US Senate passes reform bill to rescue US Postal Service

The US Senate has passed a major postal reform bill designed to rescue the US Postal Service from its current financial crisis, by 62 votes to 37. The 21st Century Postal Service Act (S.1789) includes measures to reform USPS pension and healthcare financing arrangements, with $11bn in surplus pension funds to be used by the Postal Service to buy employees out of their contracts, or encourage eligible workers to retire.

Senators said this key provision would allow the Postal Service to reduce its workforce by around 18%, eliminating 100,000 roles.

Other important measures in the bill will see a two-year moratorium on changing weekly delivery frequency from six-day to five-day to save operating costs as USPS looks to reduce its multi-billion dollar annual losses in the face of ongoing declines in mail volumes.

US Senators voted on around 38 amendments over the past two days, and today saw provisions added that will preserve doorstep delivery of mail for those households that currently have it, while among measures that were defeated were attempts to limit the political influence of unions.

But, an amendment that would have required USPS to stick to its current mail service standards – protecting First Class Mail overnight delivery – was defeated.


The bill S.1789 now waits for a deal with the House of Representatives, which is awaiting a floor debate on its own rival bill, to hammer out some kind of compromise between the Senate and House proposals.

A proposed amendment to dump the Senate bill in favour of a measure similar to the House bill was rejected in a vote in the Senate yesterday.

Republican Senator Susan Collins, one of the leaders of the Senate bill passed today, said this afternoon: “I talked earlier today to Congressman Issa to encourage him to move the House version of postal reform, which is very different to our approach, to the Senate floor as quickly as possible so we can get to conference.”

Amendments added in yesterday’s debate on bill S.1789 add extra review requirements and further regulatory scrutiny on the process of closing post offices and mail processing facilities, and could prevent rural post offices from being closed for 12 months.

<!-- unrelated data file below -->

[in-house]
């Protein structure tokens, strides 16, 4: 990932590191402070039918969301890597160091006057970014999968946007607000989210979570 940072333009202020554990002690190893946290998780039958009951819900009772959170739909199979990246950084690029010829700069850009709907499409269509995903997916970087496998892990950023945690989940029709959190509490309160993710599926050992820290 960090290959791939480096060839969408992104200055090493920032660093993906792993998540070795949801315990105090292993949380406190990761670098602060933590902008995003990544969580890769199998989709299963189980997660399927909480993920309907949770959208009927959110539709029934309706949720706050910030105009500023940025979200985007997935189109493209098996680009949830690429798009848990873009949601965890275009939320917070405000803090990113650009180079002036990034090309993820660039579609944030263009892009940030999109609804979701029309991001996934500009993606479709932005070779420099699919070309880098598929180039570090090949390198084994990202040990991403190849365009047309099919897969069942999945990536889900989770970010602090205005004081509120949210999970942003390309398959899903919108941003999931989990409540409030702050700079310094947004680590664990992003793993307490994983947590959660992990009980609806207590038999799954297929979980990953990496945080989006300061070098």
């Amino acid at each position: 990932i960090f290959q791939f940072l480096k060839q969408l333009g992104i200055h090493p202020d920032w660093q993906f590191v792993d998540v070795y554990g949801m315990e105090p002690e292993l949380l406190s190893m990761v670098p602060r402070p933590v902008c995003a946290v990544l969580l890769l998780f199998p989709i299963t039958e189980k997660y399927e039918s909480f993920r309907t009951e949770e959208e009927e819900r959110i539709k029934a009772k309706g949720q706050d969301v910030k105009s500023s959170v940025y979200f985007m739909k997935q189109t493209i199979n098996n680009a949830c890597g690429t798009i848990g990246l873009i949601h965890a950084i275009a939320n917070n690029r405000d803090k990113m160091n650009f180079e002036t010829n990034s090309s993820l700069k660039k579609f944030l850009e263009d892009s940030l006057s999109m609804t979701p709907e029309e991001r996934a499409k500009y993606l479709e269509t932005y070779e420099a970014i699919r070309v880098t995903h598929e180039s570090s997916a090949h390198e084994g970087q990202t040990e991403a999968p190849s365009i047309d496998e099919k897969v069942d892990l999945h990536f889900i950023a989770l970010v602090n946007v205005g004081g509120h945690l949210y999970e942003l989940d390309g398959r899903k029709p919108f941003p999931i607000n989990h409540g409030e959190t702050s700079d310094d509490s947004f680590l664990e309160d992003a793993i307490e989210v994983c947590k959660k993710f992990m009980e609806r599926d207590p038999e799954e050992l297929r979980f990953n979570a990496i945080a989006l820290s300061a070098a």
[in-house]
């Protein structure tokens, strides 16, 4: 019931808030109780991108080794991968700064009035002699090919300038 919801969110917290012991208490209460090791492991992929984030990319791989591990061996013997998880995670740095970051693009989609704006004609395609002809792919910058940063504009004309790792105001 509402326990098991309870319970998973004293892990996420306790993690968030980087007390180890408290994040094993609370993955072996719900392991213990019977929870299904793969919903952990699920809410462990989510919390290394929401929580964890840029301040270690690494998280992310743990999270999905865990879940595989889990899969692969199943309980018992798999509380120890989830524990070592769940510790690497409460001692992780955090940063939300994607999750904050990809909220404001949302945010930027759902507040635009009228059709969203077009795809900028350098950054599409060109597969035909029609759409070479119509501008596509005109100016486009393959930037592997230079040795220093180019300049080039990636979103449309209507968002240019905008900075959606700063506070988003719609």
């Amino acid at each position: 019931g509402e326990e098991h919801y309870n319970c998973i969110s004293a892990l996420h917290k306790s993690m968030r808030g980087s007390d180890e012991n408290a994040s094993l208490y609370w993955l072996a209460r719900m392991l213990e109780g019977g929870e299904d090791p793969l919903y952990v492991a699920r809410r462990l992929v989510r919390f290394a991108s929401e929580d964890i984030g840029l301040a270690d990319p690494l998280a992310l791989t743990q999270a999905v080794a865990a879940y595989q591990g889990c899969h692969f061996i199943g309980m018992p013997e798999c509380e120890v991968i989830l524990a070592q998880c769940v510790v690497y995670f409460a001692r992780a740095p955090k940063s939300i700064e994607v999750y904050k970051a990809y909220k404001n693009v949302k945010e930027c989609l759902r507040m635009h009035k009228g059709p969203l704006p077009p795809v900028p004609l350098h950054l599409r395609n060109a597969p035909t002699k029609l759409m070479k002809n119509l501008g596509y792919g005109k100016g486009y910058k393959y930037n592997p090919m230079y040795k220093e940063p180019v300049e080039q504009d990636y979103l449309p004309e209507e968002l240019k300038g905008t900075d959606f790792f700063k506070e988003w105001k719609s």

Today’s voting rejected an attempt by West Virginia Senator Joe Manchin to prevent the Postal Service closing any of the 3,700 post offices it proposes to shut.

But, the voting today also declared a “sense of the Senate” measure – not mandatory for USPS to follow, though laying out the feeling of lawmakers – not to close any mail plants or post offices until S.1789 is finally added to the statute books.

Senators are concerned that USPS could start closing facilities as early as next month, as the Postal Service’s self-imposed moratorium on closures ends on 15 May.

“Vital Step”

This evening the US mailing industry welcomed the passage of S.1789, calling it a “vital step” in saving the US Postal Service.

Art Sackler, coordinator of the Coalition for a 21st Century Postal Service, a group of major USPS customers, said: “The bill will help restore some financial stability to the Postal Service by returning overpayments that the agency has made into federal pension funds, and reform its retiree health prefunding to a more realistic level.

“The mailing industry is grateful to the Senators who supported it and especially to Senators Joe Lieberman, Susan Collins, Tom Carper and Scott Brown, and their staffs who worked tirelessly to keep this bill on track,” Sackler added: “It’s now critical that the House follow suit quickly, or we risk a shutdown of the Postal Service and an ensuing economic calamity.”

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